Grainy cut from a focus meeting in August 2014…

TORRES: I belong to the teachers’ union. I also worked a union job during a “free period” granted as a contract concession to account for vacation coverage. A two-tier wage system, if you will. It may not sound attractive to someone seeking consistent full-time employment, but it is an industry standard in many union job classes.

As to the teacher’s union. I am a proud and active member. The elected union leadership does a great job representing the teachers’ contracts with school boards and townships on a local, state, and national level. Much anti-union blather is because of alleged substandard performers who have broken rules, or managements’ interpretations of the rules. Understand that there are egregious examples of all kinds of situations, and although it can be emotionally charged, the accused in all these cases still needs representation… and unions defend all their members, not just the people they like, and must do so zealously, just like a private attorney would.

And this applies whether you teach kids or drive a truck.

(polite laughter from an unseen crowd)

I have had the pleasure of working as a casual driver for UPS for four summers between the birth of my daughter and the arrival of our triplets. Hard physical work, and really chaotic given that if I was lucky I ran the same route for a week, but more than half the time I ran a different route every day.

To the manager’s credit, my delivery route was usually pruned a little, and I was told to first, work safe, and second, get everything delivered. If I hit a snag or there was too much to handle, all I had to do was call for help. And sometimes it came, haha. I did learn something about human nature, too. People want to help others, to do a favor, so-to-speak. But you gotta ask. No one can read your mind.

But there were lots of pluses, even on the roughest, hottest, craziest of days. The other drivers in the area would meet me on the route, offer advice, help sort out problems and generally keep me laughing. UPSers, and teamsters, are awesome people. Although I was a casual seasonal hire and not technically in that union, the shop steward came to me on the second day there, and reiterated that I should work safe, do my best, but that if anyone tried to screw with me to let him know. I appreciated the reassurance. Actually, in the center, the terminal I worked in, everyone got along fine, without drama, with softball games, beers after work, cookouts on property every now and then, that sort of thing. Great, hard-working, and fun people. I miss them.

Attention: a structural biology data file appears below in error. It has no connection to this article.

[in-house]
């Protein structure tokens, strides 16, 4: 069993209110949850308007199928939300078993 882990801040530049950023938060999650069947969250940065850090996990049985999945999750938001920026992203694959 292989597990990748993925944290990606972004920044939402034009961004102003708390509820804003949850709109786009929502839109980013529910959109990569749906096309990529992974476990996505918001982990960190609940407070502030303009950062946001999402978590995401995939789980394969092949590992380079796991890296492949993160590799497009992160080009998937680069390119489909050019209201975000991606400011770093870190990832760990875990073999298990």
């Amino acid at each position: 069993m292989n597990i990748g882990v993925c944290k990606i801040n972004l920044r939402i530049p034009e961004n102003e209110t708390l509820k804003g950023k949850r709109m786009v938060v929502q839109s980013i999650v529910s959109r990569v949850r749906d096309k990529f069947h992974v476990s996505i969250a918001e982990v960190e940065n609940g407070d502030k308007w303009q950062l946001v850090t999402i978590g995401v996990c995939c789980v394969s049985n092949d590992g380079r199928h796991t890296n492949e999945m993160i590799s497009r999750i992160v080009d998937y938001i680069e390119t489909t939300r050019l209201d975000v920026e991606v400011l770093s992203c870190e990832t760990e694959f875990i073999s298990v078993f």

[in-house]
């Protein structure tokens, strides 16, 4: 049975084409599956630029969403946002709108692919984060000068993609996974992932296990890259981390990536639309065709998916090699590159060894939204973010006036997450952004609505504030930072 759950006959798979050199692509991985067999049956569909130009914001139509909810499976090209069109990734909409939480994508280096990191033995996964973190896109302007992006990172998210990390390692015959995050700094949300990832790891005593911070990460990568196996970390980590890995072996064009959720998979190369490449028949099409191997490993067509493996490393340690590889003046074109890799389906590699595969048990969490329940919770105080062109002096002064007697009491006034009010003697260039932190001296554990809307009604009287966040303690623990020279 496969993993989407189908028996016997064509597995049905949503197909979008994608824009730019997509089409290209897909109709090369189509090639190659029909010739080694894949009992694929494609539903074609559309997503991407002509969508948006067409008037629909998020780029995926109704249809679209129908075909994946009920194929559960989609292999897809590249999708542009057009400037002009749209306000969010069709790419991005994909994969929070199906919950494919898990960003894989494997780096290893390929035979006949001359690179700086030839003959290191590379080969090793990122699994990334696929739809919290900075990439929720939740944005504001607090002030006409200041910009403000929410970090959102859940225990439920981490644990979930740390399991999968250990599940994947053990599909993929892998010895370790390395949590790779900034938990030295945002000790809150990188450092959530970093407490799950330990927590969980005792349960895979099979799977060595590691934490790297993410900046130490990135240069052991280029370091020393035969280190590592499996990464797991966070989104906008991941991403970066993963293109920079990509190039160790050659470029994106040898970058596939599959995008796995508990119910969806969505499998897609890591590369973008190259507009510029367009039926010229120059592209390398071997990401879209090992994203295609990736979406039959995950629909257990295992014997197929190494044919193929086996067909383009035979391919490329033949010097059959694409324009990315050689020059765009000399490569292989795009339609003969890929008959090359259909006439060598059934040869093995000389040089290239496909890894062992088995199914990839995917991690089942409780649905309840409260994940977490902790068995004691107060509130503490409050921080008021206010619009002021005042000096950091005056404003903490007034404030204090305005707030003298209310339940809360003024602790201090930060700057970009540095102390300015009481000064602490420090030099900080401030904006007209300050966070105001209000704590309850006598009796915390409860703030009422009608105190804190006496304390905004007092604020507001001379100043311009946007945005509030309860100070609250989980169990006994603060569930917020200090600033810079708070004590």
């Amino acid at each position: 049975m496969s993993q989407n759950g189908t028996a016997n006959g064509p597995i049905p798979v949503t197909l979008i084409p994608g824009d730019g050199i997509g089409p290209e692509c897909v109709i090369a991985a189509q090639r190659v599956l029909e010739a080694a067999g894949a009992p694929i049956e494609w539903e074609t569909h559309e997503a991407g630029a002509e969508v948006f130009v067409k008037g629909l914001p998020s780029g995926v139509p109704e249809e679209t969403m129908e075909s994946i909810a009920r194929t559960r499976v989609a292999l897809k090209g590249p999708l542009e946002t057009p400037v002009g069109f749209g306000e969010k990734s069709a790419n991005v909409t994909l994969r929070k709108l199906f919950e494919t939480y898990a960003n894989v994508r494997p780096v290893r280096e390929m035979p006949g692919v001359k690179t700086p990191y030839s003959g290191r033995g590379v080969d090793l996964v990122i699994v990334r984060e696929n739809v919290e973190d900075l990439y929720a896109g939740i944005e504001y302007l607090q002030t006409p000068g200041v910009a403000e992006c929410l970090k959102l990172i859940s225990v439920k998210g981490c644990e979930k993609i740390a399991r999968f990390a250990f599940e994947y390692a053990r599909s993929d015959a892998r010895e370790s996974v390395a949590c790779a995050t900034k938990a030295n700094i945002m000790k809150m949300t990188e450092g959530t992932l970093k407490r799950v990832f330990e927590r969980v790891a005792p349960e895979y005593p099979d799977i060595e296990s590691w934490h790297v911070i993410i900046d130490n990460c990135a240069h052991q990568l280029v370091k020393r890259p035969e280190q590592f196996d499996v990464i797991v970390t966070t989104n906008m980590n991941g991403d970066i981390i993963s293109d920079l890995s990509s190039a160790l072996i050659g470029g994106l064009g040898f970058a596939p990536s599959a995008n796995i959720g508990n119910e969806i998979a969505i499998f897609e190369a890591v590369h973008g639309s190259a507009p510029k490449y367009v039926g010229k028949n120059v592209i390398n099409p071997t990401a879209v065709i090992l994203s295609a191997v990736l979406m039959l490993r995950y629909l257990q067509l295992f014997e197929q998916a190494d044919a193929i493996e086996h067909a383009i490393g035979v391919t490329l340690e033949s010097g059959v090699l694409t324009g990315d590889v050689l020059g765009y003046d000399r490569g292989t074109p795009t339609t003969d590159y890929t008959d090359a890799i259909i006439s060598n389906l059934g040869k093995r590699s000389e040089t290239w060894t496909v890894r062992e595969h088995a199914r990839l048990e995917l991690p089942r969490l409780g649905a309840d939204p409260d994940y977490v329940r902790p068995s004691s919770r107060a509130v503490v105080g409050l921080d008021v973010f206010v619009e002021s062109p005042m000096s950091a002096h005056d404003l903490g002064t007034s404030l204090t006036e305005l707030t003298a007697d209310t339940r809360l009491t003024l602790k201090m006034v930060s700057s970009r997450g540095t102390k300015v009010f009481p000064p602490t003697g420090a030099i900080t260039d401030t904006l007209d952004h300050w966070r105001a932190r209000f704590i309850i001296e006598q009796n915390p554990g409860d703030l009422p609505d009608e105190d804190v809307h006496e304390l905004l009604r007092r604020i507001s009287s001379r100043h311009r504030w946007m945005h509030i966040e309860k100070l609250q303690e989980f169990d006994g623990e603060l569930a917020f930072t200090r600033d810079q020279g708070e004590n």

What’s that? Oh, the two-tier wage, yes I did mention that. I think it’s less complicated than it sounds. I was a casual hire. I worked for only seven weeks in the summer for extra cash. If I needed time off or an early day, sometimes I got it, sometimes I didn’t. The regular drivers, who made twice what I made had greater levels of accountability and sometimes twice the work in the same amount of time. They earned every nickel, let me tell you. Even with a reputation of being hard physical work and mentally taxing, the UPS driver job is in high demand. It takes years to get a permanent job in most locations, and the demand was created by teamster business agents negotiating the best possible contract for its membership. And the company thrives, too.

Yes? Oh yes, the best part of being in a union. I would say recognizing seniority. You can’t put an older employee to pasture because of a personality conflict or a less physical pace. There’s a process, there’s an agreement, there’s a contract. And face it, one of the strengths of this great nation is recognition and respect for contracts. END


TT: Very interesting clips… and very friendly, too. And a little all over the place. Clearly these are not controversial subjects…

BB: Well, our producers choose these things, and I agree, these are dated and generally pro-Torres, putting her in a positive light, without showing her more extreme views on things.

RR: People can make their own judgments, but I came away… liking her. A fresh face, with different experience coming to Washington. The first clip was running for her second term. She is more polished, more confident. The second clip was her first campaign, and shows her softer and more approachable, but nervous. She won that first election in a walk, but her hold on that seat may come down to tomorrow’s vote.

TT: And now a raccoon who can play the accordion. Did I read that right? Oh, for crying out loud!

Cut to commercial…